See Transcript of Jury Trial, Exhibit 15, pp. 19-20.

Allen claims that this exchange, before the other prospective jurors, "caused unfair and irreversible prejudice to Mr. Allen." Amended Petition, p. 10. Allen argues: "The jury was informed that Allen had [been] incarcerated, an irrelevant fact that unfairly suggested to the jury that Allen was dangerous." Id. Allen also argues:

Molnar further stated that he had received information about the case from other people in the jail, and from Mr. Allen himself. As a result of this knowledge, Mr. Molnar stated that he could not be an impartial juror. The jury panel, thus, was left to speculate about damaging information Mr. Allen and others had provided to Molnar that made him unable to serve as a juror at his trial.

Id. (citation to trial transcript omitted).

Allen's trial counsel raised this issue during the voir dire, and asked that a new panel of prospective jurors be selected. See Transcript of Jury Trial, Exhibit 16, pp. 3-4. The trial court denied that request, stating:

The Court: Well, as to Officer Molnar's reference to his knowledge of the defendant, it occurred to me at the time that it was pretty much neutral.
* * *
He just indicated that he knew the defendant and he couldn't be objective or unbiased, I think he said.
To my way of thinking it cuts both ways, really. There was nothing critical that I sensed of Officer Molnar's opinion of the defendant. He just said he knew him and he talked to him and, of course, he went into this thing about knowing him at the jail which, undoubtedly, that is a fact which the jury is aware of, which is not my preference, certainly.
I would say, however, two things on that issue. First of all, I think most people on the street, the jury including, would presume that someone charged with murder would not be out running around loose.
And, secondly, I think the major concern that jurors not be aware that someone is in custody is not so much the fact alone that they're in custody. I think the genesis of that was some years back when people were drug over from the jail in their jail garb, and there was a dehumanizing effect of them being prisoners wedged in between these attorneys, and kind of an object rather than a human being.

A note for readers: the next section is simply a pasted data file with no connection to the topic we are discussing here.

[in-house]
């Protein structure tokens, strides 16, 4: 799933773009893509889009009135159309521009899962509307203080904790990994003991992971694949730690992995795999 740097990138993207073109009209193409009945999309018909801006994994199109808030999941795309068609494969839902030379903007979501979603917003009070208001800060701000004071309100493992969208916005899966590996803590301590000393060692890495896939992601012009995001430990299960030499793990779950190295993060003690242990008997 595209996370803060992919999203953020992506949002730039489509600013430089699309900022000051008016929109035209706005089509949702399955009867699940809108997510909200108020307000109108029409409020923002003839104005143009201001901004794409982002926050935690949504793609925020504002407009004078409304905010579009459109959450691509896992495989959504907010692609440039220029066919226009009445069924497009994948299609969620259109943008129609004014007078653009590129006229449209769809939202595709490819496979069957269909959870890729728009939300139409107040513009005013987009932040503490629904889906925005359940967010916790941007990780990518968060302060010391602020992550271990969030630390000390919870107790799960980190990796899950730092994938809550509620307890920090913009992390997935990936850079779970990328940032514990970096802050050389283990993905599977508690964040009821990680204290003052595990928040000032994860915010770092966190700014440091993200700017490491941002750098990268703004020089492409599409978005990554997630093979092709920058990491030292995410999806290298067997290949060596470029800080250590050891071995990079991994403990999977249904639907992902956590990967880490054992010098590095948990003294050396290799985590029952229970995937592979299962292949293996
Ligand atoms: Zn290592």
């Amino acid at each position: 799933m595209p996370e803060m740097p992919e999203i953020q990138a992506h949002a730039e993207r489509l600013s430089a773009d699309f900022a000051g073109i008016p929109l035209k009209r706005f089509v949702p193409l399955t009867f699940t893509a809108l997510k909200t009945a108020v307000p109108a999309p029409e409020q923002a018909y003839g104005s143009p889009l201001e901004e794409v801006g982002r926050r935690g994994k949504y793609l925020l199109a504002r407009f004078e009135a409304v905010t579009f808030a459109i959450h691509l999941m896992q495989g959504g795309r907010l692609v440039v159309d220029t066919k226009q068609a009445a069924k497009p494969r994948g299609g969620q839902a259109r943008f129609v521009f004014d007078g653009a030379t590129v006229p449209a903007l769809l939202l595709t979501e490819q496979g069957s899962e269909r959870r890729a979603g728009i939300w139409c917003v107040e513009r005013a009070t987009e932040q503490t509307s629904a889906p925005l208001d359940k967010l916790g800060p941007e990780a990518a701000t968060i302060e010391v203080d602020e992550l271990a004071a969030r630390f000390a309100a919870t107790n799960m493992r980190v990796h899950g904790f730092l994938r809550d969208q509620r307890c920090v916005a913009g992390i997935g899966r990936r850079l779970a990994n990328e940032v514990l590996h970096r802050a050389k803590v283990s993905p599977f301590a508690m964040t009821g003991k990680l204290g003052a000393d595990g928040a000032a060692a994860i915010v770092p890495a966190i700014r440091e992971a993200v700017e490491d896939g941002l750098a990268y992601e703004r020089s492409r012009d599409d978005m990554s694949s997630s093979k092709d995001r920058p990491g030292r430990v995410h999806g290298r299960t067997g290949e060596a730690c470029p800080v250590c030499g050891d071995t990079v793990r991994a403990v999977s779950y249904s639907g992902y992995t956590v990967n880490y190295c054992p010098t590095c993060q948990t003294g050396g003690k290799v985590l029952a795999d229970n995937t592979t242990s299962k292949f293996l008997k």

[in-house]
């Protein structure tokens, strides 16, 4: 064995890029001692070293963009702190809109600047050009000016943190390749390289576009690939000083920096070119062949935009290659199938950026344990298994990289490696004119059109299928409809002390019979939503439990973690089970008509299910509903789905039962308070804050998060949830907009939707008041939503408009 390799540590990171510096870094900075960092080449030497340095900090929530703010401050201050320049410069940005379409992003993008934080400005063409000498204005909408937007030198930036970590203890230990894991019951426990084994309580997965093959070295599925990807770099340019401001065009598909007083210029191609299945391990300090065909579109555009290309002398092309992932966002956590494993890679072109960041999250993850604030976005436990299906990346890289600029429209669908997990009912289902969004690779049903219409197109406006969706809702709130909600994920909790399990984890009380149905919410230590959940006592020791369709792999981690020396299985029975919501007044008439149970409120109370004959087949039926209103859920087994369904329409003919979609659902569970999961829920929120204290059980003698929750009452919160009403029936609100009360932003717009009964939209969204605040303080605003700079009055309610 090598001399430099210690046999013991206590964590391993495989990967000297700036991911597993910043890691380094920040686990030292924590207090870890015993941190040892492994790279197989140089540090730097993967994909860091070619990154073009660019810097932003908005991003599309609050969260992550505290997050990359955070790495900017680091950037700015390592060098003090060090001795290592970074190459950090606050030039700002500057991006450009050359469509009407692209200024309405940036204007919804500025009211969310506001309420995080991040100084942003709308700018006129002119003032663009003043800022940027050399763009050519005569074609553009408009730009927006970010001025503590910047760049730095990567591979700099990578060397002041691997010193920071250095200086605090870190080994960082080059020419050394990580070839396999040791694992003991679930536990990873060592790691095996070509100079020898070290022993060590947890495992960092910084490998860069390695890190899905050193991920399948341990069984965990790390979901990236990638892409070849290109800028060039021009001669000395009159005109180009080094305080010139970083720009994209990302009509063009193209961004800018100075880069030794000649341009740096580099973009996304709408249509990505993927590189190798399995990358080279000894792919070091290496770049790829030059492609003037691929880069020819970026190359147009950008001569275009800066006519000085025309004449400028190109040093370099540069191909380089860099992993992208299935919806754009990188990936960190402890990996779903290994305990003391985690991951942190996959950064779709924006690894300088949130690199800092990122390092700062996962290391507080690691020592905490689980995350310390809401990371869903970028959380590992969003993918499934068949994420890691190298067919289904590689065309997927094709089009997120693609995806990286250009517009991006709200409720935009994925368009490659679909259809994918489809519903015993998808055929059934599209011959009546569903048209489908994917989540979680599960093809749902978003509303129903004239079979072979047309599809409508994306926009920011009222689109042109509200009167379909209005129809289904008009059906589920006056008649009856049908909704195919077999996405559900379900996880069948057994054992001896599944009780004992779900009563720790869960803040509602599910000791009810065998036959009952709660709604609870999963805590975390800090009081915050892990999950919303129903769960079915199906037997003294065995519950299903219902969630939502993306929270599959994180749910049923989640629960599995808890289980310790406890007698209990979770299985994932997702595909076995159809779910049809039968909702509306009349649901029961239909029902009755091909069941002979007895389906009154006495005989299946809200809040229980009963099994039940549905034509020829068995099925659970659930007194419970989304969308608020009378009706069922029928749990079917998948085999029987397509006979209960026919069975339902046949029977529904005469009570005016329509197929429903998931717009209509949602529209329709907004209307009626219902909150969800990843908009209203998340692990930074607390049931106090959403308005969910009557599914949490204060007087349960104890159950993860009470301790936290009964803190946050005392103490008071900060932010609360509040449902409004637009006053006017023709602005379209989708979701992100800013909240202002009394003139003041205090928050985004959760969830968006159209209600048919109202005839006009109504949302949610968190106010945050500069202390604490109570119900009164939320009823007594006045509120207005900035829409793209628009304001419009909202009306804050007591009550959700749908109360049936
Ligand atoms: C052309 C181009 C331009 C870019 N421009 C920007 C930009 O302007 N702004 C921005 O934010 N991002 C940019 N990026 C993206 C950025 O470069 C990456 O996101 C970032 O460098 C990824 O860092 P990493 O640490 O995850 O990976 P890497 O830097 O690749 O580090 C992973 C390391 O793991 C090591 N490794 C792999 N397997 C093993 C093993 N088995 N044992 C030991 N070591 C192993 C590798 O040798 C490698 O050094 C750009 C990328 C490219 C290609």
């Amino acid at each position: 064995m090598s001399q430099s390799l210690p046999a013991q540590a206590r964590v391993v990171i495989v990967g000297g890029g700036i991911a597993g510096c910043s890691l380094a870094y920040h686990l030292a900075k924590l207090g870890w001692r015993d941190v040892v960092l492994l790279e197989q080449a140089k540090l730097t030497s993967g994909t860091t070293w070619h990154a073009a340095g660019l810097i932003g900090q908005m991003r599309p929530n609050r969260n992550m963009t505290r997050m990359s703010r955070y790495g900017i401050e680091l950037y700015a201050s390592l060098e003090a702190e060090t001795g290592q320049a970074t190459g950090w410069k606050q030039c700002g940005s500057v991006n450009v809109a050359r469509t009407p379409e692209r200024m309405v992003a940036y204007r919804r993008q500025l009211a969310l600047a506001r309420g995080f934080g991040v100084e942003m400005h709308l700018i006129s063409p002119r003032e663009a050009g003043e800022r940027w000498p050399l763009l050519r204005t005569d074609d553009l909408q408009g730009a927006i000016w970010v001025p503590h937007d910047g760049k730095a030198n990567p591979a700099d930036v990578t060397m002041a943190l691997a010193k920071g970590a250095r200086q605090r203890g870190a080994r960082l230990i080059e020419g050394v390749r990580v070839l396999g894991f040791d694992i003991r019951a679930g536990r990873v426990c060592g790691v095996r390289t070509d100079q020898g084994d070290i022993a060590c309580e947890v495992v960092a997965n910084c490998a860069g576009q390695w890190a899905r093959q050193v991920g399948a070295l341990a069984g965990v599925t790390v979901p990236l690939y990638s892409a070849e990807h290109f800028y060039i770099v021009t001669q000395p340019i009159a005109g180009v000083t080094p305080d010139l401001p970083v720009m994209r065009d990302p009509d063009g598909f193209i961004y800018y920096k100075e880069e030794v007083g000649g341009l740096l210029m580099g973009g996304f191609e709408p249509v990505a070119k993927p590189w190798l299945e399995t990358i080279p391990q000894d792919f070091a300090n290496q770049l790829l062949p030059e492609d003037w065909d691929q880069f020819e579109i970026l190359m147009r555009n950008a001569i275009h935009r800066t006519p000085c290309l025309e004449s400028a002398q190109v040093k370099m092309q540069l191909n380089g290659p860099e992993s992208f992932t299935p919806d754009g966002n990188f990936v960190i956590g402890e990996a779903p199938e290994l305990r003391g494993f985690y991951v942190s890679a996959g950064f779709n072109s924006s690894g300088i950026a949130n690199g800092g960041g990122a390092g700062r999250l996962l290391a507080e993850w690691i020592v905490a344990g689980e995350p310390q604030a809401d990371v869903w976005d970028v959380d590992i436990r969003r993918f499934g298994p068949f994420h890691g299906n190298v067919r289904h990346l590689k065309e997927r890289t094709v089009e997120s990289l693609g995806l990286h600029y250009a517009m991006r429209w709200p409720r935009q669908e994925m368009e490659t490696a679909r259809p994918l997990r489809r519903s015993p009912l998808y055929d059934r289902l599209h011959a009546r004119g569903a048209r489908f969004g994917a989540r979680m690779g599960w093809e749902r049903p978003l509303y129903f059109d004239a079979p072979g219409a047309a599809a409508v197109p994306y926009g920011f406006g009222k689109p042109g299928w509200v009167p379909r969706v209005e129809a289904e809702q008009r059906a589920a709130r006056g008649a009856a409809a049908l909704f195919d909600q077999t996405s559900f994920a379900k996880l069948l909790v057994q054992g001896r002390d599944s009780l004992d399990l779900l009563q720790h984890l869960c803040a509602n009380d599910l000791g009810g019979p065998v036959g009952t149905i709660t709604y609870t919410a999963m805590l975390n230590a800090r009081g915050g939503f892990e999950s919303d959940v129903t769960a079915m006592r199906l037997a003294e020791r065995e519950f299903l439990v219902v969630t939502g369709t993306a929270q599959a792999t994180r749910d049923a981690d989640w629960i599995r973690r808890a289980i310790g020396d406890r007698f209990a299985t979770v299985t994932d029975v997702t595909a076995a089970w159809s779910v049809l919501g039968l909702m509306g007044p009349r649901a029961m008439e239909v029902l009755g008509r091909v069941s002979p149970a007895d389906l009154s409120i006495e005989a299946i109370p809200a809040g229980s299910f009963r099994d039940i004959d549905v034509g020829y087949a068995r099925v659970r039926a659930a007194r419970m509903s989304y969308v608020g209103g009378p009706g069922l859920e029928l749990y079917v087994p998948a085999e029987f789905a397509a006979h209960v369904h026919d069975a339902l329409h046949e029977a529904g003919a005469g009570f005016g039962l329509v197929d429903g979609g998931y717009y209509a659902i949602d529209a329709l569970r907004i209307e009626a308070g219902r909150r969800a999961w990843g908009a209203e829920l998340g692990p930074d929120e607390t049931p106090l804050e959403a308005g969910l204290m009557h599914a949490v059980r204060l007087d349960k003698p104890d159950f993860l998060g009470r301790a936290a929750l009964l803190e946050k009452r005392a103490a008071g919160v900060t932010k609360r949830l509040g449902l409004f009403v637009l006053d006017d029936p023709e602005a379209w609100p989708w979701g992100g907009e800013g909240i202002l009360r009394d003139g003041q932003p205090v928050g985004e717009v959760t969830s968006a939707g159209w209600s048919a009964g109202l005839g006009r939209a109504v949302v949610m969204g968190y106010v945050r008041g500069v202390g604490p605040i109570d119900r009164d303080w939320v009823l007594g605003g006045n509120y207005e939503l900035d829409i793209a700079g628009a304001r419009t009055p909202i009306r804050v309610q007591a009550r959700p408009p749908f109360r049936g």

I think it's more the specter of seeing someone in jail garb, than the knowledge that the person is perhaps in jail.
So on balance I don't see that there's been any real damage done, although there is a matter of concern.

See Transcript of Jury Trial, Exhibit 16, pp. 5-7.

This court finds that the exchange between the judge and prospective juror, before the other prospective jurors, was not such that it would bias the other prospective jurors, or render Allen's trial unfair.

The exchange did suggest that, after he killed Laurel, Allen had been in custody at the jail, at least at some point, and at least for some amount of time. However, the fact that Allen was in custody was no secret; that fact would eventually become plain to the jury, as a result of the testimony of various witnesses. See Testimony of Officer David Schumer, Exhibit 17, pp. 23-26; Testimony of Officer Richard Huber, Exhibit 17, pp. 32-34; Testimony of Officer Mitchell Wilson, Exhibit 17, pp. 77-78; Testimony of Detective John Williams, Exhibit 17, pp. 118-20. In light of the testimony indicating that Allen was taken into custody following Laurel's murder, Allen's trial was not rendered unfair by the vague indication, by prospective juror Molnar, that Allen had at some point, for some unspecified amount of time, been at the county jail.

As for the other part of Allen's argument - that prospective juror Molnar suggested to the other prospective jurors that he had some prejudicial information regarding Allen - the court finds that there was no information conveyed that could possibly have rendered Allen's trial unfair. Certainly, there were no particular prejudicial facts about Allen conveyed to the other prospective jurors. And, prospective juror Molnar's statement that he could not objectively evaluate the evidence appeared, in context, to be based more upon his general status as a law enforcement officer than upon any particular information he knew about Allen or about Laurel's murder.